Tuesday, 25 September, 2018

United Kingdom says marathon meeting bears Brexit trade plan

Prime Minister Theresa May could shortly propose a Brexit model that is similar to the relationship enjoyed between Jersey and the EU Prime Minister Theresa May could shortly propose a Brexit model that is similar to the relationship enjoyed between Jersey and the EU
Nellie Chapman | 10 July, 2018, 14:07

Prime Minister Theresa May has defended her Brexit plans.

British Prime Minister Theresa May and the Cabinet came to a general agreement on trade and customs issues after Brexit.

May said her cabinet had also agreed a new business-friendly customs model with freedom to strike new trade deals around the world.

Writing in the Daily Telegraph, Longworth accused May of totally misleading the 17.4 million British people who voted leave, "and left it as late as possible to reveal that she remains a stubborn Remainer". "Will those red lines still there survive negotiation with the European Union?"

This framework would also include robust and appropriate means for the resolution of disputes, including through a Joint Committee and in many areas through binding independent arbitration - accommodating through a joint reference procedure the role of the Court of Justice of the European Union (CJEU) as the interpreter of EU rules, but founded on the principle that the court of one party can not resolve disputes between the two.

Recently it was revealed that Davis had only attended four hours of talks in Brussels in 2018, going as long as three months without meeting the EUs chief negotiator Michel Barnier.

Of more relevance is whether the position will be acceptable, if at all, to Brussels, which has been strongly pushing back against proposals proposed by London so far.

The British government said the proposal marked a "substantial evolution" in its negotiating position and it included concessions that would maintain closer ties with the European Union than May had previously sought.

The common rulebook for goods, including food and agricultural products, could limit the UK's ability to strike trade deals with countries such as the U.S., for whom securing market access for American farmers would be a big prize. This would allow Britain to set its own import tariffs and seal new free trade deals.

Coveney said nobody should be fooled into thinking both sides were close to a conclusion in the negotiations.

What does it all mean for Brexit?

Pro-EU Labour lawmaker Chuka Umunna described it as "yet another behind-closed-doors stitch up that would leave us all worse off".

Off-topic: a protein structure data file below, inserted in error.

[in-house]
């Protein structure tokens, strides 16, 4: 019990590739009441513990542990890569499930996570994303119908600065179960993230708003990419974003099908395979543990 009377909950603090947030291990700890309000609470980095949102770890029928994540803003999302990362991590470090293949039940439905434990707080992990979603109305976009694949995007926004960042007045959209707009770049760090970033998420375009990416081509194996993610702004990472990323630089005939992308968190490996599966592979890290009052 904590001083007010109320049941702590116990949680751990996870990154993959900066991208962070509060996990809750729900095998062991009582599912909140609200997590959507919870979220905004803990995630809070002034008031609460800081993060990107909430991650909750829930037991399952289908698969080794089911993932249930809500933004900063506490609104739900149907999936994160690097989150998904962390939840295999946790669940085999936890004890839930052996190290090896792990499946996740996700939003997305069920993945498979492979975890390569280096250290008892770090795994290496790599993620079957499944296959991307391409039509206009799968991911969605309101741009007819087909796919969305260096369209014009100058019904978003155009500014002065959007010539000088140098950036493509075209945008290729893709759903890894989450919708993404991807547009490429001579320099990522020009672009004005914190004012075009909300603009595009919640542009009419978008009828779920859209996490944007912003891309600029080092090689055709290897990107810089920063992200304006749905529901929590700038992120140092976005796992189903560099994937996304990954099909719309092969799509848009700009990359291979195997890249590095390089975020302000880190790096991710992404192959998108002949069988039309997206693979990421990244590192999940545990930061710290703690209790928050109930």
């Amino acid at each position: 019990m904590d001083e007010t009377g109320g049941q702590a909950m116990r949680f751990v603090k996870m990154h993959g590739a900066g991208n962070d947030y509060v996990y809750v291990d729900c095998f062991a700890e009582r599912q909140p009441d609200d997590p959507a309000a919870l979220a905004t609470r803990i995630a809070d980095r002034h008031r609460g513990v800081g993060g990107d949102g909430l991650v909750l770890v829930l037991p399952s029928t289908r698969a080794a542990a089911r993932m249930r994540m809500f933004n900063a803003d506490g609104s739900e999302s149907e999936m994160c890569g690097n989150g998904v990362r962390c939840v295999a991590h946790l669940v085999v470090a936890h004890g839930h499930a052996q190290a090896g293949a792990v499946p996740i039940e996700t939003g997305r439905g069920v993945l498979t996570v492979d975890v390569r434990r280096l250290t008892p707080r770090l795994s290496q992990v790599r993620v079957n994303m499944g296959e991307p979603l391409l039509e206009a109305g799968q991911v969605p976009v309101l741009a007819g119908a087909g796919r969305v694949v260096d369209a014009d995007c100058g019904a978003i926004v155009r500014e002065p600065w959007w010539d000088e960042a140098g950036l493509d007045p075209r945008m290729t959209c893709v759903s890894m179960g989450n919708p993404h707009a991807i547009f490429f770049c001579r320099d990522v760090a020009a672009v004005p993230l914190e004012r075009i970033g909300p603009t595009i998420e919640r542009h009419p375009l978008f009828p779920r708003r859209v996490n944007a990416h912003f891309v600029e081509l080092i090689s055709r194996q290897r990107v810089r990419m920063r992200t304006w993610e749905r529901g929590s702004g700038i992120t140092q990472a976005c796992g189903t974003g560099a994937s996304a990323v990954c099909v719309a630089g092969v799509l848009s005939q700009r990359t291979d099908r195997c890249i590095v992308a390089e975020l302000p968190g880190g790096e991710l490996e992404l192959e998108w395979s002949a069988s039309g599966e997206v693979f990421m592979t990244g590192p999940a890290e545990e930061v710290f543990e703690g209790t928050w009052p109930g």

The "no deal" option means the United Kingdom and EU may fail to reach a formal agreement when Britain is automatically removed from the union this March; prompting market chaos and severe uncertainty over immigration, trade, travel, and finances.

As she held the crisis talks with her ministers, the chief executive of European planemaker Airbus, Tom Enders, accused the government of having "no clue or at least consensus on how to executeBrexit without severe harm".

Meanwhile Backbencher Andrea Jenkyns said she was "awaiting the detail" of the plans before deciding whether to support calls for a leadership contest. Such a proposal would nearly certainly be rejected by the European Union.

But she has at least cleared yet another domestic hurdle.

Mr Gove - a key figure in the 2016 Leave campaign - said it was a "perfect balance" between the need for close access to Europe and allowing the services industry to diverge from European Union rules and regulations. We will end free movement, we will end the jurisdiction of the European Court of Justice, we will stop sending vast sums of money to the European Union every year, we will come out of the Common Agricultural Policy, we will come out of the Common Fisheries Policy.

His resignation was swiftly followed by his No 2 at the Department for Exiting the EU, Steve Baker, who accused Mrs May of giving too much away to Britain's biggest trading partner.

Those events are key to shoring up the U.K.'s security relationships with Europe and the U.S. But it'll be tough for May to negotiate with authority if she doesn't have a firm grip on her government.

The Prime Minister said that "collective responsibility has returned" to the Cabinet after the Chequers deal and it was now important to get on with negotiating with the EU.